06 Dec Sharing and Reposting: Everything you need to know
When navigating the murky waters of social media, you can quickly become bogged down in confusing jargon. Fortunately, Zebra 360 Online is here to help! Today, we take a quick look at two critical sharing functions open to you- the ‘share’ and the ‘repost’. How they differ from each other, what each can achieve, and when you’d want to consider one above the other.
On paper, sharing and reposting look like exactly the same function-not helped by the fact that one major social media platform uses a ‘share’ button for what are effectively reposts! There’s some nuanced difference in how they work, and the exposure they give you, however.
Reposting is something you will typically do for great content made by other users, which you wish to bring to the attention of your own audience without much input from yourselves. It’s typically content shared from open-to-public sites, and will usually remain open to all on your feed too. While each platform works a little differently, a repost will typically keep the backlink and credits to the original poster’s account, be from the same platform you are using, and will display on your feed or page with all the original content showing. If it’s difficult to grasp, think of the original ‘repost’- Twitter’s ‘retweet’ option- and how it displays in your Twitter feed vs how your own tweets look. On Instagram, for example, a reposted piece of content is a great tool to help you keep your feed vibrant and busy with beautiful contributions without making and posting all the content yourself.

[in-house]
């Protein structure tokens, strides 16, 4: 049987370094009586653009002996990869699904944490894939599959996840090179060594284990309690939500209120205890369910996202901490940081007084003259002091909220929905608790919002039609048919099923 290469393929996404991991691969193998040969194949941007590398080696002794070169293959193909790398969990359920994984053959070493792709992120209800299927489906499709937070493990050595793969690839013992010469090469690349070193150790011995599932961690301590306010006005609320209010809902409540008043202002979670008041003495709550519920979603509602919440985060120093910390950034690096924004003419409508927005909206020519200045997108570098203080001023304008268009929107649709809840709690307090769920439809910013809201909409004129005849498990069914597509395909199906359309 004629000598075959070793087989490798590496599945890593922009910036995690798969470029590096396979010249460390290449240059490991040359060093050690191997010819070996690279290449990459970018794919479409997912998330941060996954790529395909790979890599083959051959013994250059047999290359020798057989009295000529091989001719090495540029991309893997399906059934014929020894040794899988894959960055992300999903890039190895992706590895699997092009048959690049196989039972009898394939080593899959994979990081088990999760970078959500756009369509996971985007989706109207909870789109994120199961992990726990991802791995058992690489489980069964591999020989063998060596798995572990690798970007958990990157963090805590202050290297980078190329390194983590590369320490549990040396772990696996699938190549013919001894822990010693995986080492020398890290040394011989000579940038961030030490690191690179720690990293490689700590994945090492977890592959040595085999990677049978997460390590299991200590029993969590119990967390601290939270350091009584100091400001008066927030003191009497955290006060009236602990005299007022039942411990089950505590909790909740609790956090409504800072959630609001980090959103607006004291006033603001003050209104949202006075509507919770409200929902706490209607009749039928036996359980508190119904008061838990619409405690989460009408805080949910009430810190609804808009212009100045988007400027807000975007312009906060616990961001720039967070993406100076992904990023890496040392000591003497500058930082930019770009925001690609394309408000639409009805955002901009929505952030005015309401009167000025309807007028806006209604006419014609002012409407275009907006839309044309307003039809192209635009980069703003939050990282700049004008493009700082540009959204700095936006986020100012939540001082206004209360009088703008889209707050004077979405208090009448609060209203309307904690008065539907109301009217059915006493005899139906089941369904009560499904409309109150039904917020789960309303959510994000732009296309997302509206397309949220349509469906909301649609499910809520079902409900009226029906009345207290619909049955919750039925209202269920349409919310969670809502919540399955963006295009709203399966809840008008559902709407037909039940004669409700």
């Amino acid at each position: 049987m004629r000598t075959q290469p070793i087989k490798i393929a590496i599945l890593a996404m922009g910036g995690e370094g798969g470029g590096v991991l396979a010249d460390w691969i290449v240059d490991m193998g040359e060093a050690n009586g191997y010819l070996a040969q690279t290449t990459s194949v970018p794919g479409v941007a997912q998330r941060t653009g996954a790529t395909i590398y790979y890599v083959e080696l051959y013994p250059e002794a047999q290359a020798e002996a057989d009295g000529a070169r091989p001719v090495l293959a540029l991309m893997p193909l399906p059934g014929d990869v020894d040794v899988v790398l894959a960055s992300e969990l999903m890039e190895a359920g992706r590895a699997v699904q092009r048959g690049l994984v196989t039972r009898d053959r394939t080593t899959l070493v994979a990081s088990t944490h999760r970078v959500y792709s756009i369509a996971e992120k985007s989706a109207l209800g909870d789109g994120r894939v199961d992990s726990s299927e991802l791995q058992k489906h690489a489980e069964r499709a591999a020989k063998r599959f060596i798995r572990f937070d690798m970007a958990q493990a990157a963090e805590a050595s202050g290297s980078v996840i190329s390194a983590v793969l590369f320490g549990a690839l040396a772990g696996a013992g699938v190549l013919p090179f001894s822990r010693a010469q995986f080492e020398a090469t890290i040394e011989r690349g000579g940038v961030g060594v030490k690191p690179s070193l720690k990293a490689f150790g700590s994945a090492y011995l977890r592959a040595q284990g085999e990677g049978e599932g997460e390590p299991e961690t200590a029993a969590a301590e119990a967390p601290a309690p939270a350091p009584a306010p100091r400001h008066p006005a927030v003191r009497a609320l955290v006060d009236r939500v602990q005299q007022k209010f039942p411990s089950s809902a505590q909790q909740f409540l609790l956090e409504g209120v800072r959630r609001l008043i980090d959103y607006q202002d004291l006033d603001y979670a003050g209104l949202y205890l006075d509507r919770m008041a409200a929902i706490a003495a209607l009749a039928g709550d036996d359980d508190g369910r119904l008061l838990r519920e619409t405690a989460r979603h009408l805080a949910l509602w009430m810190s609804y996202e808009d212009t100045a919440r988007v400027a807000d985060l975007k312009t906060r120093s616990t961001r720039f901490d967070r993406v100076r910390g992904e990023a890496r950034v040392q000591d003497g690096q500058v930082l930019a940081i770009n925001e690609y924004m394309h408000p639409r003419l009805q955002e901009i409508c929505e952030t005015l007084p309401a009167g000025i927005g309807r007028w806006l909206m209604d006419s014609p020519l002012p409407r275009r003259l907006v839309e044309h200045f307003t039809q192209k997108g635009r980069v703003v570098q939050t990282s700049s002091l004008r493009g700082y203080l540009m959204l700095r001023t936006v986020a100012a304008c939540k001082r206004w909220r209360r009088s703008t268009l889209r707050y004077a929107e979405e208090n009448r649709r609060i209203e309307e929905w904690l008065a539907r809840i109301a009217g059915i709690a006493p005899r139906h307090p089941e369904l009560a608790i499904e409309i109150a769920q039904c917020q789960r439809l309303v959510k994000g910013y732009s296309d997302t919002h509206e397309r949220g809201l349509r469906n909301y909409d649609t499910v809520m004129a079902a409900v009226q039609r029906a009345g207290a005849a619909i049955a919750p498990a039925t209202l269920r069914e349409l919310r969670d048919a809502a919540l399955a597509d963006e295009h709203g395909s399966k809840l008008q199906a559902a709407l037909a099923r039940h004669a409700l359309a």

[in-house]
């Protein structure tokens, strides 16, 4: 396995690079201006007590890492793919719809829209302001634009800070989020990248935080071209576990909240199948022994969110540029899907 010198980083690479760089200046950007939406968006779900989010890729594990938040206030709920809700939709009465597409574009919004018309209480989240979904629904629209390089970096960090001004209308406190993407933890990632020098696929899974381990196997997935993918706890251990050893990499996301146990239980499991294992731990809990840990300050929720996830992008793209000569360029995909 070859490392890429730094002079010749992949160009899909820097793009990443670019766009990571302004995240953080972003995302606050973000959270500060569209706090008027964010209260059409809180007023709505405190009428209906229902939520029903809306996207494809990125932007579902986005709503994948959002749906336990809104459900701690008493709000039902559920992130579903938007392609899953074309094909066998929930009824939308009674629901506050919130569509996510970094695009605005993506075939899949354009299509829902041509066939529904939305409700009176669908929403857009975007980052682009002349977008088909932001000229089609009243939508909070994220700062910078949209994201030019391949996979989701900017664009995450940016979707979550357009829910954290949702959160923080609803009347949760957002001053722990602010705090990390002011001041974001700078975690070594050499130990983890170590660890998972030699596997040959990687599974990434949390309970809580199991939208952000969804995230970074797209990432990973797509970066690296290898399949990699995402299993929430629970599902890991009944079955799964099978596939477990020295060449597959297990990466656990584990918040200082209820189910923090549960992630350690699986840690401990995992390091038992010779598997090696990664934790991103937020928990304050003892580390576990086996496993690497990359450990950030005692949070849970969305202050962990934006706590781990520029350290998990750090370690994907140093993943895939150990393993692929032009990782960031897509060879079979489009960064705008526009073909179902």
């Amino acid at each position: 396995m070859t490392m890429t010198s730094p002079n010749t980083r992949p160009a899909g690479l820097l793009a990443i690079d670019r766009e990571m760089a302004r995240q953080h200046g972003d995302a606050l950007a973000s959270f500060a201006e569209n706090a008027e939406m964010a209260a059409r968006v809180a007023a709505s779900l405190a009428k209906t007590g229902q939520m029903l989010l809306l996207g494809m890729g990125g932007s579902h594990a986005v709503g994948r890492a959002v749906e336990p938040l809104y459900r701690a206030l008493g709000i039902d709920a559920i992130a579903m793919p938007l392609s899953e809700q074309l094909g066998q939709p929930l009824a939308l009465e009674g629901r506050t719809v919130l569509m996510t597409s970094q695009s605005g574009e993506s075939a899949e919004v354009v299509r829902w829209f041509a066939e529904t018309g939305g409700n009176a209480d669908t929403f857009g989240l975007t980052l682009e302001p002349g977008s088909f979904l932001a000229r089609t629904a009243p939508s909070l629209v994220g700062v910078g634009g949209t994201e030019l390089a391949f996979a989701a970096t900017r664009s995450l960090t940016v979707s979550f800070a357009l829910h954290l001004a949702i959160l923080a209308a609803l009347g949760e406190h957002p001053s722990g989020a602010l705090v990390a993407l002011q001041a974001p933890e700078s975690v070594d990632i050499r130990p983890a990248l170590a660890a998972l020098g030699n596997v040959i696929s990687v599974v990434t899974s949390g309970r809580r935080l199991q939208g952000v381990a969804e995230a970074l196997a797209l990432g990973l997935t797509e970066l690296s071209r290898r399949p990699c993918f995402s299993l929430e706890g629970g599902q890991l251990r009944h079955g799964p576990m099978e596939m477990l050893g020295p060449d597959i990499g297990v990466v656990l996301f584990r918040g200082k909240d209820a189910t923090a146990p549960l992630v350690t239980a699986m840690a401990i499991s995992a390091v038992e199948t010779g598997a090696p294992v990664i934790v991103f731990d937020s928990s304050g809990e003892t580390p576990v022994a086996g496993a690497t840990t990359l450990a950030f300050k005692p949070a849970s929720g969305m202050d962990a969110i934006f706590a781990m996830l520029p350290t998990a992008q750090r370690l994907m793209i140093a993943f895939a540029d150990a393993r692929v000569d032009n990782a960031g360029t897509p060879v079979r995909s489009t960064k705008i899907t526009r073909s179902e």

Sharing is more of a catch-all term. You, in fact, ‘share’ content with your users every time you make a personally generated post to your social media accounts. Sharing also covers circumstances where you may re-use content from another source, but apply your own input- commentary, adding an opinion and similar situations. You can choose to share content to a specific audience only, or use it to bring something to the attention of other interested parties. You can also ‘share’ content between platforms, such as when you read a great article on the internet and want to give it some publicity on your social media sites. Shared content doesn’t always automatically come with full links to the original source [although it’s great practice to make sure you credit your sources to avoid copyright and plagiarism issues].
Still confused? Don’t worry! Zebra 360 Online is here to help you with all your social media issues, so be sure to give us a shout today.